Wednesday, September 05, 2007

Cultural Death Ceremonies

Okay the title is very morbid, but I have always been curious about this subject. How come different cultures have differents ways of seeing of the dead?

For example, in Mexico death is more of a celebration of the loved ones lives, instead of being extremely dark and gloomy. They even have celebrations such as the Day of the Dead to not only bring them back, but also to celebrate and appreciate their lives.

In the United States, funerals take on a different role, and it is meant to remember, rather than celebrate a life well-lived. Funerals are usually very solemn and rarely festive, like the Mexican culture.

How can you explain these differences? How do other cultures, say "goodbye"?


KatiZ said...

I am not trying to stereotype here, but if you compare the stereotypical American culture with the stereotypical Mexican culture, Mexican's have a lot stronger family bonds, Americans tend to be more self-oriented while in the Mexican culture family often comes first. I'm not sure how this directly relates to the way we view death, but you see how "The Day of the Dead" is a day where Mexican's can almost spend time with that deceased family member again, they give it a lot of time and energy in preparation. In American culture we are so caught up in our own lives spending that much time on a celebration would be "inconvenient". Another thing that I thought of while I was writing this is the fact that America has such a wide variety of cultures in it, it is hard for us to have a certain custom for something most ethnic groups or religions have their own customs for.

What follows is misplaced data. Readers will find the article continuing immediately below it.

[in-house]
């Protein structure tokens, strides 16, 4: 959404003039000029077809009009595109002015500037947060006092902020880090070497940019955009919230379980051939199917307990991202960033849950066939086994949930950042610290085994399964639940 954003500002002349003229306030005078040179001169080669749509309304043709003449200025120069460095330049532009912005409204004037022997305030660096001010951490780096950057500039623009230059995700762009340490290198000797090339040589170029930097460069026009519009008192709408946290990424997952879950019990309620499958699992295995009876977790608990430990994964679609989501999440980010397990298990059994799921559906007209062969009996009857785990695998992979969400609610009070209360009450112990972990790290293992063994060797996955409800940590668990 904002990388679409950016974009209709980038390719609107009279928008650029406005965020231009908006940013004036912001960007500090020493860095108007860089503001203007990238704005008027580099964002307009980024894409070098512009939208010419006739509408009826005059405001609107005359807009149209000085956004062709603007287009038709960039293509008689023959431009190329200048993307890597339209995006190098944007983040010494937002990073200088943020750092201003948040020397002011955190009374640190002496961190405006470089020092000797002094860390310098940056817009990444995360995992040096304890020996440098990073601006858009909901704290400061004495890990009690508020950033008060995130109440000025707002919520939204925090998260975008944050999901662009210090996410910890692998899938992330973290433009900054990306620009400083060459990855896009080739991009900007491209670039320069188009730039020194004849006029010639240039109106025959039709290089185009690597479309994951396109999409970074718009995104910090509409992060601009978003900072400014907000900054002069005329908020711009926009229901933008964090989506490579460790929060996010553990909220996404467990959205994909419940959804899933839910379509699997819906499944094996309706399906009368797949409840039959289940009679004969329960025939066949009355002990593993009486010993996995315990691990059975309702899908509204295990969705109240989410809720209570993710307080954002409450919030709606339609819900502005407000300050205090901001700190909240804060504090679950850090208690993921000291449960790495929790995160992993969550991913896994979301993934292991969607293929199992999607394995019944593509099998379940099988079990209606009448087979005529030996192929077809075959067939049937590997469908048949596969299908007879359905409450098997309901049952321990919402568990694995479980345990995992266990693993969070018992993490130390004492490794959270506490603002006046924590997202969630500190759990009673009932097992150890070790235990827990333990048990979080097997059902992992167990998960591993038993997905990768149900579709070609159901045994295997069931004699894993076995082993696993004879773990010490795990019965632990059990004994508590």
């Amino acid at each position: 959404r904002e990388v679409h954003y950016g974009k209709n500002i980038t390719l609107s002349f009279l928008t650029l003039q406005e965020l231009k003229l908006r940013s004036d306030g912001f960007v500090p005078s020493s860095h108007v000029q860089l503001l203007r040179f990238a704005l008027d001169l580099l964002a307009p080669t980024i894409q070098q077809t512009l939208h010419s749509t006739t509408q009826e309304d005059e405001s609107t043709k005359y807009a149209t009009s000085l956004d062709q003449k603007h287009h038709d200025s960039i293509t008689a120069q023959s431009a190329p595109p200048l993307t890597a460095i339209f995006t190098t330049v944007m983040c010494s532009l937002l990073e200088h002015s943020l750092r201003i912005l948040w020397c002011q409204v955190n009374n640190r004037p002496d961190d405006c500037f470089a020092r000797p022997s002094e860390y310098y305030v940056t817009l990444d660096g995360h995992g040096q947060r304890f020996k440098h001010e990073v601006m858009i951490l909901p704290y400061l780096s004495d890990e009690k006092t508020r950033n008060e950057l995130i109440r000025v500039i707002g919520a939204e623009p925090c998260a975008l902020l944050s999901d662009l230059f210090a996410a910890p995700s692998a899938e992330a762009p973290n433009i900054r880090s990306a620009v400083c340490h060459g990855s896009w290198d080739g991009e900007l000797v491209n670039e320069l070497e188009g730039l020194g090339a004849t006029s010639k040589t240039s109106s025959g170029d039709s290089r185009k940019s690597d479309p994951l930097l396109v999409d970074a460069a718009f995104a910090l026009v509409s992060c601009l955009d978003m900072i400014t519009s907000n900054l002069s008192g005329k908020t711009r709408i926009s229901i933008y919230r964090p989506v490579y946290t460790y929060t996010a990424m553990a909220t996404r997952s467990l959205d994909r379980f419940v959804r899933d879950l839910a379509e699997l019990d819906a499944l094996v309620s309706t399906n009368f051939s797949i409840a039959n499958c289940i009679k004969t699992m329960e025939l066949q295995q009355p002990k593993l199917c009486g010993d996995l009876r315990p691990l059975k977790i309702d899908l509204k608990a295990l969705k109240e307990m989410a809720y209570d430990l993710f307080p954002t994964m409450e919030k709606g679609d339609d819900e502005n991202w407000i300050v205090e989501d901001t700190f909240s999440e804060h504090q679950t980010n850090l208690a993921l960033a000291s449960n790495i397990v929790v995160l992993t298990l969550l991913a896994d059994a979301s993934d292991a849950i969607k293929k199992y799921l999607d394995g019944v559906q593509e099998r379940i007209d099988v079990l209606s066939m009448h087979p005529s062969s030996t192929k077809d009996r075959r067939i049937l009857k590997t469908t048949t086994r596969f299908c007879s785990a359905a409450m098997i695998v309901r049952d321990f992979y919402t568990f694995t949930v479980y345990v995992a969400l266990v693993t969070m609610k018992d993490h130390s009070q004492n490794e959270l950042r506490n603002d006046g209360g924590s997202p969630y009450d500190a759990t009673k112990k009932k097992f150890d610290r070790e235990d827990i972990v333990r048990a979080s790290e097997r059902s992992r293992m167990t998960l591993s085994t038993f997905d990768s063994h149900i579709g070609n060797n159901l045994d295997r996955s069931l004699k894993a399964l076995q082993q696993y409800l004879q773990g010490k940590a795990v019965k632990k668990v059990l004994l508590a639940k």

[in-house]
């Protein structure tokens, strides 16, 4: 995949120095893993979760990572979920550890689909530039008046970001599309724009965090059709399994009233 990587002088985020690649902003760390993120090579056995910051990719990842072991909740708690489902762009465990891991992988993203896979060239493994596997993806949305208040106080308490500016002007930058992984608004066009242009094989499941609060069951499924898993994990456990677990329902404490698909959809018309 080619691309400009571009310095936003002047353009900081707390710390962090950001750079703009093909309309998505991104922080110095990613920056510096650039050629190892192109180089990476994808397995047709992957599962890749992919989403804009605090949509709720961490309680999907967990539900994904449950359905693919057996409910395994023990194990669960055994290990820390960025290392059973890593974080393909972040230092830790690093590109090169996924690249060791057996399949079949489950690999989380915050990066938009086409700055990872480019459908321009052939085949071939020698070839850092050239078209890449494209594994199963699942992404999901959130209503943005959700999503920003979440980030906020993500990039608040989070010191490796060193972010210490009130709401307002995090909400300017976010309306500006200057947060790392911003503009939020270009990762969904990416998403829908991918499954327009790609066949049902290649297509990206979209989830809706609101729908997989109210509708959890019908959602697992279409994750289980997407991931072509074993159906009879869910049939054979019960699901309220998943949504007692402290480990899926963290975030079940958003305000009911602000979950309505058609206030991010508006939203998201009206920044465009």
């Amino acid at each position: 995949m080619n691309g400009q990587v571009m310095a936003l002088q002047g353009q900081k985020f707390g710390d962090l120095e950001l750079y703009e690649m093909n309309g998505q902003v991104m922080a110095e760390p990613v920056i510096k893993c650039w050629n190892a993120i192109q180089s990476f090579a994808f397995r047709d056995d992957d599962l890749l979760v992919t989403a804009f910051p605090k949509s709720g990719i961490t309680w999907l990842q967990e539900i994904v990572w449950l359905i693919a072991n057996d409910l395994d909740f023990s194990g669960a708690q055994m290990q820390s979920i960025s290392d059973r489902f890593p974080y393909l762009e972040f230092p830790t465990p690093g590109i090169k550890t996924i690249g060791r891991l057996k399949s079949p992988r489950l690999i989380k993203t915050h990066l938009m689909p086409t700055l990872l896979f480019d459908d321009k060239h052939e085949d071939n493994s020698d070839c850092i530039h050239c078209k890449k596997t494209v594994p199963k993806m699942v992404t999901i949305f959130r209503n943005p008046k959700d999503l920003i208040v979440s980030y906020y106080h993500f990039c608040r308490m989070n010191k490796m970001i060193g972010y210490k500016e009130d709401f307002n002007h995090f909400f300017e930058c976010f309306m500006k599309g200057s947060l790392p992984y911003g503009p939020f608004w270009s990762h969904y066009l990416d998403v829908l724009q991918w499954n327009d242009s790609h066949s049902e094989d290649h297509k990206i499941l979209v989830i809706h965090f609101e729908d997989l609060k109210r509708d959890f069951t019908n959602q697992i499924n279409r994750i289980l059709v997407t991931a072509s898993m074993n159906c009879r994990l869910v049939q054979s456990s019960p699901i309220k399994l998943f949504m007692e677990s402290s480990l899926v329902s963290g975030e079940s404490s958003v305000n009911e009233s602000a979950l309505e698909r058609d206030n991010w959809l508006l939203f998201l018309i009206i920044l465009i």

Kenshin_Himura said...

I, personally, have yet to have any member of my family die, yet.

The closest I have been to death is my neighbors funeral, which I found interesting.